With the weather the way it is at the moment (rainy, windy and generally miserable) a bit of escapism has never been more needed and with The Olive Branch by Jo Thomas, I was not disappointed.
Ruthie Collins has just split up from her long term partner. Feeling out of place and alone, she impulsively buys an Italian farmhouse online in the hopes that she can make a fresh start for herself. It’s a doer-upper to say the least, but she wants to prove to her family and her ex that she can do it.
She has her work cut out for her when she arrives at her new home which includes a territorial goat, an overgrown olive grove and fiery neighbours who do not want her there.
Tired of running away from her problems, Ruthie throws herself into her new project, making new friends along the way but also having to work hard to convince the rest of the community that she belongs there.
Speaking at the Rooftop Book Club, Jo said that when writing, she likes to get the food identity of a place, and this becomes the basis of the story. Set in Puglia, Italy, The Olive Branch paints tasty imagery of fragrant olive oil, juicy tomatoes, fresh baked focaccia and the other mouth-watering delights of simple Italian food. You get a great sense of the location, not only through the food but by the setting descriptions and some traditional Italian characters that I loved to read about.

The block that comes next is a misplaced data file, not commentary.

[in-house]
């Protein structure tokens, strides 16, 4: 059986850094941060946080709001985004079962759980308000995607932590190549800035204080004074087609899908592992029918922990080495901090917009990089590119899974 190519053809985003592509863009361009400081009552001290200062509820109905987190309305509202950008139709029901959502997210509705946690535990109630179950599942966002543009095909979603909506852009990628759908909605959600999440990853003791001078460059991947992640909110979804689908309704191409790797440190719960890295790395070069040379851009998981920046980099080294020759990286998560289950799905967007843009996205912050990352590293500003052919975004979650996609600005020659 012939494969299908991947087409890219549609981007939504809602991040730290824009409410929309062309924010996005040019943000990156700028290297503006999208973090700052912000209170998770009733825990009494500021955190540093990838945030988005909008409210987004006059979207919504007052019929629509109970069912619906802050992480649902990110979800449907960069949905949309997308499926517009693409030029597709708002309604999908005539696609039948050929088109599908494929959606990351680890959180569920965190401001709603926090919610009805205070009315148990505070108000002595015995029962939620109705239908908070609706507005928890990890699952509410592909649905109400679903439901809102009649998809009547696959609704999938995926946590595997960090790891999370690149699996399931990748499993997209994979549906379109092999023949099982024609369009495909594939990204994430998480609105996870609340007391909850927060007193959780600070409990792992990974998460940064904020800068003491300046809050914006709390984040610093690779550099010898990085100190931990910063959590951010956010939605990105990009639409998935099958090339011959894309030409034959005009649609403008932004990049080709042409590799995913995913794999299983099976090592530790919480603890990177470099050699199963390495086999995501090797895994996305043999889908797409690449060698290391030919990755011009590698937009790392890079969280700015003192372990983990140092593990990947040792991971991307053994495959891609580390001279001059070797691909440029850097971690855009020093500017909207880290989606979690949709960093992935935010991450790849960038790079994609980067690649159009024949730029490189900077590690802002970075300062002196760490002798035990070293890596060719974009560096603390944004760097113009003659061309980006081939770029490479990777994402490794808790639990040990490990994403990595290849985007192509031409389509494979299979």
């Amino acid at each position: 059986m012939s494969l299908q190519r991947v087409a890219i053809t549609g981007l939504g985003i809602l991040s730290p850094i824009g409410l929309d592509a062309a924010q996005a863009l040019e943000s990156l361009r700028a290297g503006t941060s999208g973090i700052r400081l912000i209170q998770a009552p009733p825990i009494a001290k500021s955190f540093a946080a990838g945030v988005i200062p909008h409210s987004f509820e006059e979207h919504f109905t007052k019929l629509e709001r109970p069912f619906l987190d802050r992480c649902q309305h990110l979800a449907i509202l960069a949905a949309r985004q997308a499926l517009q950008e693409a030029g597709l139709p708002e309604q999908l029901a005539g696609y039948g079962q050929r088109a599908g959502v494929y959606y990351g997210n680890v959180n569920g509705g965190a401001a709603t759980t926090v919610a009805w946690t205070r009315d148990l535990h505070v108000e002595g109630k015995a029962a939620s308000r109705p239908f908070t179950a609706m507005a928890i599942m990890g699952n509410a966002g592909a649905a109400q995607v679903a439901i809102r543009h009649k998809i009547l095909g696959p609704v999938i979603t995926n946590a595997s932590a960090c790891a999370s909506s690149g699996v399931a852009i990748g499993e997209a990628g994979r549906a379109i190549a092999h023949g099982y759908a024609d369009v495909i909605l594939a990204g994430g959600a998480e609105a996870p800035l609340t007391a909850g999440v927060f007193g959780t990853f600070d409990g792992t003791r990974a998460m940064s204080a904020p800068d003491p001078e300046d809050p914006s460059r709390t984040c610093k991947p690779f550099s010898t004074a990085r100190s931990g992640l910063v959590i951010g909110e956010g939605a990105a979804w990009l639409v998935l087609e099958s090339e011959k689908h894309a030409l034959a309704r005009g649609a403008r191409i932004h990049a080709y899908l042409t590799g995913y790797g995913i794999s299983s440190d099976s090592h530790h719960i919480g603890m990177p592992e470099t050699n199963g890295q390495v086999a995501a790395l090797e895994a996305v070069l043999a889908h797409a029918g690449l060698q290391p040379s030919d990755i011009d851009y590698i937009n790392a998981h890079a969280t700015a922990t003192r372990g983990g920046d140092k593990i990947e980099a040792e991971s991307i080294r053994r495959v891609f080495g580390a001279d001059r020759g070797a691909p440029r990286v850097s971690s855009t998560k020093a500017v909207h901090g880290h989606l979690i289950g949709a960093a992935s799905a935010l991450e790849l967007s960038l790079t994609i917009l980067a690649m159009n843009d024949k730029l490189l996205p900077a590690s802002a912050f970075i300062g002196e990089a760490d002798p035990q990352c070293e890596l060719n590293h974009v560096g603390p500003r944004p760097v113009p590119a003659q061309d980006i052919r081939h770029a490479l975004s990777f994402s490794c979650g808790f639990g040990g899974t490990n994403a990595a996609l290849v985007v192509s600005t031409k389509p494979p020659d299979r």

Ruthie is one of those main characters that you can’t help but like; she’s kind of scatty and impulsive and sometimes you want to shake her to her senses, but she has a heart of gold and you do want her to get her happy ending. I’m not the biggest fan of romance, but in this book, it’s a slow build between the stubborn characters and after everything that happens, Ruthie deserves a bit of love.
With this kind of idyllic, escapist read, it’s nice that generally things work out, especially when the road to get there is so bumpy, as in real life. Italy is one of the places I’ve always wanted to go and this book had me daydreaming even more. I was Googling masserias and trullos – not to buy online like Ruthie! – but to get a better picture of scenes in the story and after reading about such wonderful sounding food, I may have to have a go at some authentic Italian cooking as well!
There is a fair bit about olive farming which I found very interesting, and you can tell that Jo spent time in Italy from all the research and the realistic characters. This novel is warm and funny and a perfect read to while away a rainy day.